IFR world robotics

Preliminary annual installations of industrial robots worldwide 2021. Source: IFR

Robotics experts weigh in

Robotics 24/7 spoke with several leading industry observers to determine whether robotics users, suppliers, or developers should worry about recent setbacks or talk of inflation and recession.

A 'reality check' for robotics

“I’m starting to wonder if the #Robotics Industry is going to make Rightsizing the Word of the Year,” wrote Aaron Prather, senior technical adviser at FedEx Express, in a LinkedIn post. “Not to say that it is a bad thing, but it is very clear that there are some use cases that are not ideal for robotics and that some companies are 'overpromising and underdelivering' because the tech is simply not there yet. Another term for this is 'Reality Check.'”

Aaron Prather, FedEx

Aaron Prather. Source: FedEx Express

Prather, who will deliver the keynote at our upcoming Robot Applications Conference, added that these are the growing pains of a maturing industry and that some venture capital firms (VCs) should be more patient and do their due diligence.

“I do think VCs are starting to push for quicker turns on their investments, and that is something many of these firms can’t do, he told Robotics 24/7. “However, I blame the VCs for not doing their homework before putting their money into them. There needs to be more due diligence, especially now more than ever as financial markets lean more towards less risk taking.”

Applications matter, according to A3

Not only must robotics startups manage investor expectations, but they should also focus on solvable problems, said Jeff Burnstein, president of A3.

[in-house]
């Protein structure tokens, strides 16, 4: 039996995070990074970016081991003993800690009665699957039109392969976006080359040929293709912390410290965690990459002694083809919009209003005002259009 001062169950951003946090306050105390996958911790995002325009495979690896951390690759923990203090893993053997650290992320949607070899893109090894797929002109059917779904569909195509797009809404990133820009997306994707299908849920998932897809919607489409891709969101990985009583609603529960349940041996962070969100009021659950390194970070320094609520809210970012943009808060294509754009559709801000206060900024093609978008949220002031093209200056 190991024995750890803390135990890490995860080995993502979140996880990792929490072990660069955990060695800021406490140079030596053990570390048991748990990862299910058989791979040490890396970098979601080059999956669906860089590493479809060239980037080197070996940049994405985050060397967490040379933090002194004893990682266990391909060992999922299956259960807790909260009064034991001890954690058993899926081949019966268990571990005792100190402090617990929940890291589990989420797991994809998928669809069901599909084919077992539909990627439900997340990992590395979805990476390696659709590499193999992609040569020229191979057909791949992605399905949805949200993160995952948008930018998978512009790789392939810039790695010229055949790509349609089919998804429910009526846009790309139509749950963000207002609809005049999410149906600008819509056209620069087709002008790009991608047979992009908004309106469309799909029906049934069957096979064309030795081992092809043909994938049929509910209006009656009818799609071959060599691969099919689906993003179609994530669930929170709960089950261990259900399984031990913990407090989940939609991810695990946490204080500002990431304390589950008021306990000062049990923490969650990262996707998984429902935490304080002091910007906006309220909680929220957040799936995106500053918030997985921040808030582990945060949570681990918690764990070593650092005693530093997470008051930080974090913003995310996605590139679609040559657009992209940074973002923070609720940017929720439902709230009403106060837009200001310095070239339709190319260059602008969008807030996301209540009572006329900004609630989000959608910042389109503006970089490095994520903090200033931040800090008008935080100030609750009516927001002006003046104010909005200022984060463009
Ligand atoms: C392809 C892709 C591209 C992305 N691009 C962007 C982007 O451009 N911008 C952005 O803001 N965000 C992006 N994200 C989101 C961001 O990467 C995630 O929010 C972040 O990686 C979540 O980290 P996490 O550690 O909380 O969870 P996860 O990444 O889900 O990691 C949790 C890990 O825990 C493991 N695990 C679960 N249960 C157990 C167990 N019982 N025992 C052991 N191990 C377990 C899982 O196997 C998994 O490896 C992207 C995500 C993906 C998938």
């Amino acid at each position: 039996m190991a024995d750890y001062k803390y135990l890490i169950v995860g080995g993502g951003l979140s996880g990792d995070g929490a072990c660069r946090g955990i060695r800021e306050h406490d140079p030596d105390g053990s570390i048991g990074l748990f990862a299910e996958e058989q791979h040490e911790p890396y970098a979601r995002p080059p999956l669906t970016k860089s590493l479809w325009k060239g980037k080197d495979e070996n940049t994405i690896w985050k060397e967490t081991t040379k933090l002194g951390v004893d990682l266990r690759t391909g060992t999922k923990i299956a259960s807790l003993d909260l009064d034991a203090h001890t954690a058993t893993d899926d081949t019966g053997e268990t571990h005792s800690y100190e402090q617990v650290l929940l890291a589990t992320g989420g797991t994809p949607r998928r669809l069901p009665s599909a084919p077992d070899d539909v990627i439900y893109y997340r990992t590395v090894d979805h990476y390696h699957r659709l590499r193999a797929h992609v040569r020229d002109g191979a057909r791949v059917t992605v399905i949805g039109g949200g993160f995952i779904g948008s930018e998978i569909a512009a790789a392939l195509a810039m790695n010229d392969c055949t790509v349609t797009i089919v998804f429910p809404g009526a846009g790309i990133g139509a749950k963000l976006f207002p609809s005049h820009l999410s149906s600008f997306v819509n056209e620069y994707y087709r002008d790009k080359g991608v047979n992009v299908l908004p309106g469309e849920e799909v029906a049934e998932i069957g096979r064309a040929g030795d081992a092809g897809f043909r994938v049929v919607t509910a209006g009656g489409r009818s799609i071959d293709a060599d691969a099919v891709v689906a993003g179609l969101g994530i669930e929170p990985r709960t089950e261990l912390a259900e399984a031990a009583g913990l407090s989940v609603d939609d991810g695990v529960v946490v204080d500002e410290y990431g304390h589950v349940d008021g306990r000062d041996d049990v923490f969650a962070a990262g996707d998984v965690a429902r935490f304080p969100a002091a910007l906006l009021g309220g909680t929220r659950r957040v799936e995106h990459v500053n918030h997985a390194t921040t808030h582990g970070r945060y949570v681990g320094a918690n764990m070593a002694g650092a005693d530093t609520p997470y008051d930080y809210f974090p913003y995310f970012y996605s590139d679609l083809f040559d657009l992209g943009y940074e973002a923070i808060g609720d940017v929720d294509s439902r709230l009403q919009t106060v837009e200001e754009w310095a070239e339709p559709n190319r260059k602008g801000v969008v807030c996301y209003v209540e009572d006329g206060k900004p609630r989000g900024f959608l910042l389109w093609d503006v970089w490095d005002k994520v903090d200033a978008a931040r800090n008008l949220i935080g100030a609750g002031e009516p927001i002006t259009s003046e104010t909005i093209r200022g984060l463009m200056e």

Jeff Burnstein, A3

Jeff Burnstein. Source: A3

“I think this is a difference between certain types of applications,” he said. “Autonomous mobile robots are growing rapidly in warehousing and distribution applications, but that doesn’t necessarily mean that the type of service applications companies like Starship and Pudu Robotics are focused on are seeing the same type of growth.

“Companies like Chowbotics continue to face challenges, as we are still in the very early stages of global adoption of service robotics,” Burnstein said. “Autonomous driving has taken longer to develop than many people expected, so it’s not surprising to see that impacting companies focused on that space.”

“Even in technology areas that are growing rapidly, we’ll always see winners and losers,” he said, adding that “I’m not suggesting any of the companies laying off people are 'losers,' just making a general statement. I know nothing about the specifics of any of these companies, so it’s always possible there are other factors in play.”

Challenges for China

While global growth appears to be a given, the world's largest user of robotics has been hard-hit by the pandemic, noted Georg Stieler, managing director for China at Stieler Technology & Marketing in Shanghai.

“The IFR reports their global numbers usually with a six-month delay,” he said. “This means that the effects of the lockdowns in China and in Shanghai in particular have not been reflected in these numbers yet.”

“We will know our China numbers for Q2 2022 by early August,” Stieler explained. “At this point, we expect that robot sales there dropped by around 30% during this period. Reasons for that were ongoing travel restrictions within the country, worsened supply chain issues due to ports operating at limited capacity, the fact that not only the top four robot companies have their main operations in and around Shanghai, as well as a generally poor investor sentiment in this climate of uncertainty.”

Georg Stieler

Georg Stieler. Source: LinkedIn

While volatility and COVID-19 restrictions could continue, demand in certain markets will continue to grow, he added.